Data + Science

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1/23/2020
The 6 Month Blues


One of the common issues that comes up in our workshops (Building World-class Business Dashboards) is how to gain user adoption and change culture. For example, a recent question was around color, specifically, how to steer the organization away from using the standard red and green colors in the traffic light colors. One of the ways to introduce change is to do it slowly, over a period of time. I call this “The 6 month Blues”. (Download PDF slides here.)

Let’s start with a dashboard. This dashboard is something I created for MakeoverMonday based on the London Buses Safety data.

Let’s imagine this dashboard is being used at a company that utilizes the traffic light colors, specifically red and green. It might looks something like this.

Note – I realize that “non-injury incidents” are not necessarily “good” and therefore green might not make sense here, but this is just for illustration purposes.

So what’s the issue? Well, the primary issue here is that these colors are not “colorblind friendly” (see my blog post “5 Tips for Designing Colorblind Friendly Visualizations” for more information). For people that have color vision deficiency, this dashboard might look something like this.

Now let’s play “The 6 Month Blues”. Over the period of the next 6 months, we will change the green color little by little, adding just a bit of blue each time. Blue is a great color to leverage to create colorblind friendly visualization, so by mixing it into the green it will eventually create a color contrast that will be colorblind friendly.

After the first month it will look like this.

The next month it will look like this.

Three months in it will look like this.

At four months it will look like this. Notice, it still looks red and green and because we changed it over a very long period of time, most people won’t notice any change at all.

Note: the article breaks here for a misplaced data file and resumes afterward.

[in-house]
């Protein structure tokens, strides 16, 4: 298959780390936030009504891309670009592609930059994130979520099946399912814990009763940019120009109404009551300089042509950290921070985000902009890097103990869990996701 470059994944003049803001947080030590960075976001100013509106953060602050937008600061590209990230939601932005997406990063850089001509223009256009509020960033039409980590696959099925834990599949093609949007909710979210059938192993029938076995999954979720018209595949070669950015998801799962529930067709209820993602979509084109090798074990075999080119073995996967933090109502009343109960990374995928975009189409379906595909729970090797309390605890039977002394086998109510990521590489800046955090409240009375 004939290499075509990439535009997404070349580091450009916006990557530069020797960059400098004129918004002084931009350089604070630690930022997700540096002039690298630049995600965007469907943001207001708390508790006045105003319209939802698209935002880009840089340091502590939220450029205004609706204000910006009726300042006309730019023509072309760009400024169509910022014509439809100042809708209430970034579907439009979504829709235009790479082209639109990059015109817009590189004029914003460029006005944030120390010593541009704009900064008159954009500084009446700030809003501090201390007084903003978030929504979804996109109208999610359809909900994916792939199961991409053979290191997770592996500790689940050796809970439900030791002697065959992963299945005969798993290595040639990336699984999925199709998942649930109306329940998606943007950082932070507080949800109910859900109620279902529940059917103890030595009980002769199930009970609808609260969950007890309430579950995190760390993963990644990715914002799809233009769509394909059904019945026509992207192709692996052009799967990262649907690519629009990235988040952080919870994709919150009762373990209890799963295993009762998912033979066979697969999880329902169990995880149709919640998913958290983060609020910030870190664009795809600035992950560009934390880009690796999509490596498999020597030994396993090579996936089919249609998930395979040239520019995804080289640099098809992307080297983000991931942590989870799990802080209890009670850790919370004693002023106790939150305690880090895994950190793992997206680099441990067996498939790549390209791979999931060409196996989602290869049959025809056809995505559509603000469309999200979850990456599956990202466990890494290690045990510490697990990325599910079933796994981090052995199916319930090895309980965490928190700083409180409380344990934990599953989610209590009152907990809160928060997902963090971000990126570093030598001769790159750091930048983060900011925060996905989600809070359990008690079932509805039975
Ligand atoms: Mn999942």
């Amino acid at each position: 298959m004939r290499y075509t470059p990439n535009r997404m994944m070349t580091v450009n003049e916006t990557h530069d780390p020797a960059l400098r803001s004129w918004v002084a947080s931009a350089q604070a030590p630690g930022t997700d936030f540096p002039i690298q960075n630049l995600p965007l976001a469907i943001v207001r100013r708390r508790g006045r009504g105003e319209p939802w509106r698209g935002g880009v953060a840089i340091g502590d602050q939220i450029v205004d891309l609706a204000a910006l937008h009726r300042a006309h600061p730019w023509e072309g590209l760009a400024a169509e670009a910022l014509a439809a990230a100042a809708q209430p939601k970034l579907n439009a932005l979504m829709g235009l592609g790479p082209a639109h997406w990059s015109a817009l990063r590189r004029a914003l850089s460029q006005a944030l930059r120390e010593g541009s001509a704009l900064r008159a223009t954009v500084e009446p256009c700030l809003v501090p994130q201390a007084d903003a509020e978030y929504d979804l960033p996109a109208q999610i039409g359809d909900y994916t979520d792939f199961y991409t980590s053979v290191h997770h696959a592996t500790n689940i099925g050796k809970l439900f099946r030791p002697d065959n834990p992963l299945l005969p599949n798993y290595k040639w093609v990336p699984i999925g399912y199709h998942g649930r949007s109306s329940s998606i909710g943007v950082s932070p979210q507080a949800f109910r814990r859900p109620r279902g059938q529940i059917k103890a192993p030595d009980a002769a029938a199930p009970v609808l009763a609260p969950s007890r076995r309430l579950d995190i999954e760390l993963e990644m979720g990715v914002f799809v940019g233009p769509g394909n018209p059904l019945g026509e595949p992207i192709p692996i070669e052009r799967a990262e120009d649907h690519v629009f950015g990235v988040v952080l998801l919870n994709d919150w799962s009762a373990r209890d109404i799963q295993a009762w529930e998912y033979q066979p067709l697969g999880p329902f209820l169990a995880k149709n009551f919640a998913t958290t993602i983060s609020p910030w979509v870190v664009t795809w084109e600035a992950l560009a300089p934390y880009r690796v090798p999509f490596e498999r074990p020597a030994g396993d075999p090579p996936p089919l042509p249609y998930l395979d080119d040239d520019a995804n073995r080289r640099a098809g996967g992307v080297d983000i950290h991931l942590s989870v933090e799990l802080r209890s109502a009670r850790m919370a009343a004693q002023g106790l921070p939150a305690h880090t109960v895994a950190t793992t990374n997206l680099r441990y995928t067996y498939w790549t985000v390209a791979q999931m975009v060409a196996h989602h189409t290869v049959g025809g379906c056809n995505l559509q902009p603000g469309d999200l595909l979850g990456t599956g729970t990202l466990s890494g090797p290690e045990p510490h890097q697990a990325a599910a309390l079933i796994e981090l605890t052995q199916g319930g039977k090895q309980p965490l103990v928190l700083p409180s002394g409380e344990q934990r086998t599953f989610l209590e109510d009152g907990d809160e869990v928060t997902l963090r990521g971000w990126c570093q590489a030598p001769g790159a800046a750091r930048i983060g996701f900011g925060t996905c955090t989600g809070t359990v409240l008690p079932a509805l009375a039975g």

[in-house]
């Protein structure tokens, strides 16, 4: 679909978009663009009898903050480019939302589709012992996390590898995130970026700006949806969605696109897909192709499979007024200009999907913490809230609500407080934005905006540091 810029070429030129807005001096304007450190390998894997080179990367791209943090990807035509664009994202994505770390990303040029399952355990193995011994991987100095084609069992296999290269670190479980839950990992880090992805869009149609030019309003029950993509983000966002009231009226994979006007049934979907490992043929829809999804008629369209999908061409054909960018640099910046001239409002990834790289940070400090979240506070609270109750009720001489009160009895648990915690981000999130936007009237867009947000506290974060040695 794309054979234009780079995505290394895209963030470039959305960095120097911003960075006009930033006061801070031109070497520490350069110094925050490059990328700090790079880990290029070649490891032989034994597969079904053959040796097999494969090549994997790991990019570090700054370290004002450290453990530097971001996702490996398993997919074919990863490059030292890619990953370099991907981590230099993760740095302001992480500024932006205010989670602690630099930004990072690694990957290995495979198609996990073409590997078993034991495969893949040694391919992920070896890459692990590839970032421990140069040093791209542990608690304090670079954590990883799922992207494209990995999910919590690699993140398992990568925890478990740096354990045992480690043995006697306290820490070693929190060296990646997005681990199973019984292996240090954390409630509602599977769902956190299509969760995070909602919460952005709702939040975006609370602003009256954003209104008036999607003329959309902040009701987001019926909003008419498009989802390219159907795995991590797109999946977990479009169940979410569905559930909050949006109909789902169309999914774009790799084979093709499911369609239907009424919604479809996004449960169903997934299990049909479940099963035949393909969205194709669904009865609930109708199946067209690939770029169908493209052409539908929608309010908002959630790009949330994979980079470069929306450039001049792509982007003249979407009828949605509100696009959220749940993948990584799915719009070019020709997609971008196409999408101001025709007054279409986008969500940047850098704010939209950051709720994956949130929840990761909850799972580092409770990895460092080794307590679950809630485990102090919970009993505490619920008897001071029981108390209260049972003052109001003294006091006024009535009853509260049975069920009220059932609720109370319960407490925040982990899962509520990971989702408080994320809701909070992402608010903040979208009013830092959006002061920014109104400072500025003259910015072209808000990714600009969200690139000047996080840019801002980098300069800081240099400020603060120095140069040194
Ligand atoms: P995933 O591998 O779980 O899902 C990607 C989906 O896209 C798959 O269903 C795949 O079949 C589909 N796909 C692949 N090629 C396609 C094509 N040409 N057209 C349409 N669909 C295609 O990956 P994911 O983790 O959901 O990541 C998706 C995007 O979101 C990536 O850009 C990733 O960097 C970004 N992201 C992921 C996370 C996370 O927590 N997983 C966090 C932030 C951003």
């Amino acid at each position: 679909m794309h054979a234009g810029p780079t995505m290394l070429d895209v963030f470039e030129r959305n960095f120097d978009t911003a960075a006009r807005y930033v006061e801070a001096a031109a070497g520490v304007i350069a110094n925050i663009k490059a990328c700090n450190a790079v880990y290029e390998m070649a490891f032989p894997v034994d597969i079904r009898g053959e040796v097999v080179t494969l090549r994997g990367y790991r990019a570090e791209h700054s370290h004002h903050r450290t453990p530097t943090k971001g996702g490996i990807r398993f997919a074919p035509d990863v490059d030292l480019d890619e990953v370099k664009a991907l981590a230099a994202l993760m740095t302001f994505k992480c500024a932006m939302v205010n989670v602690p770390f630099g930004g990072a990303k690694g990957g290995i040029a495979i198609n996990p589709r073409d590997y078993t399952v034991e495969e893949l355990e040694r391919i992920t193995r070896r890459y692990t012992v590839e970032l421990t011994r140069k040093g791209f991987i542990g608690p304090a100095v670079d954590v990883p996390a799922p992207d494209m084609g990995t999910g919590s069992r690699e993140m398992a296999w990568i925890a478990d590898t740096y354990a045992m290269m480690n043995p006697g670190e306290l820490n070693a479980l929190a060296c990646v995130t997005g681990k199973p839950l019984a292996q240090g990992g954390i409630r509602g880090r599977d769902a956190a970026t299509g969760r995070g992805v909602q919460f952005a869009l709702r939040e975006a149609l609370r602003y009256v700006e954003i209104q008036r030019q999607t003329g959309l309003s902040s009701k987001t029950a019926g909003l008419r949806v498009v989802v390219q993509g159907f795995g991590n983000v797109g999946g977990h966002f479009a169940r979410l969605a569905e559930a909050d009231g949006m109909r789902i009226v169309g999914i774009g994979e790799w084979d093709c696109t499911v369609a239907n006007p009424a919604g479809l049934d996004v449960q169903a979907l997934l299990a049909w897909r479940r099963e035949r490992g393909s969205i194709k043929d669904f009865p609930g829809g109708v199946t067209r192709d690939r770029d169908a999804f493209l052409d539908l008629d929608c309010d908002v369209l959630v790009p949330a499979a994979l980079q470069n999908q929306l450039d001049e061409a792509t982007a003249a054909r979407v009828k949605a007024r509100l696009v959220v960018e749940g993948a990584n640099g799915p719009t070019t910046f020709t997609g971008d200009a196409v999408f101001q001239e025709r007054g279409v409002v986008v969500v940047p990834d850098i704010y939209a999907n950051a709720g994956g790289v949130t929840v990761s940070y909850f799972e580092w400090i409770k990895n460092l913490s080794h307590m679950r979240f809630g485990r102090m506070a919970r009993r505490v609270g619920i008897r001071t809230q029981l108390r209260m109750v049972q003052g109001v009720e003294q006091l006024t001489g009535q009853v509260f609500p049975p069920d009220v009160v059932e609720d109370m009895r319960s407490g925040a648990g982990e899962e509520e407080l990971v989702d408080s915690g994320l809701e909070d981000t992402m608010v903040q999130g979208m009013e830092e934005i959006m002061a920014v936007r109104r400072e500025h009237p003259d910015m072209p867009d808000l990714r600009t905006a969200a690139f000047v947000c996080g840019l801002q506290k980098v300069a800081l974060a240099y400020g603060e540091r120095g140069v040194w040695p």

In month five we add a bit more blue.

And finally, by month six we have a dashboard that looks like this.

Let’s examine this dashboard with the same colorblind simulation that we did before. In this dashboard, notice that the colors are much easier to distinquish from each other.

Here is a side-by-side comparions of these two dashboards using the same colorblind simulation. Notice there is a big difference between the original dashboard on the left and the new colors on the right.

If we compare the colors from the original to the new dashboard without colorblind simulation, you’ll see there is a noticeable difference between the original green and the new blue/green color..

Had we tried to make this change all at once, it would be immediately obvious to users of this dashboard that the color changed dramatically. By changing it over time, we introduced a major change little by little. This is something that most people probably won’t even notice and before long the new colors become “standard”. Note, there are other things that we could do along these lines. For example, we could make the red darker and the green/blue lighter, making that change gradually over time. This would create even more contrast between the colors.

This is just one more tool for your toolbox. It may or may not work for you, but in combination with other things, you may find it useful when trying to change culture and gain user adoption of something new. So the next time you find yourself caught at a traffic light, try playing “The 6 Month Blues”.

I hope you find this information useful. If you have any questions feel free to email me at Jeff@DataPlusScience.com

Jeffrey A. Shaffer

Follow on Twitter @HighVizAbility



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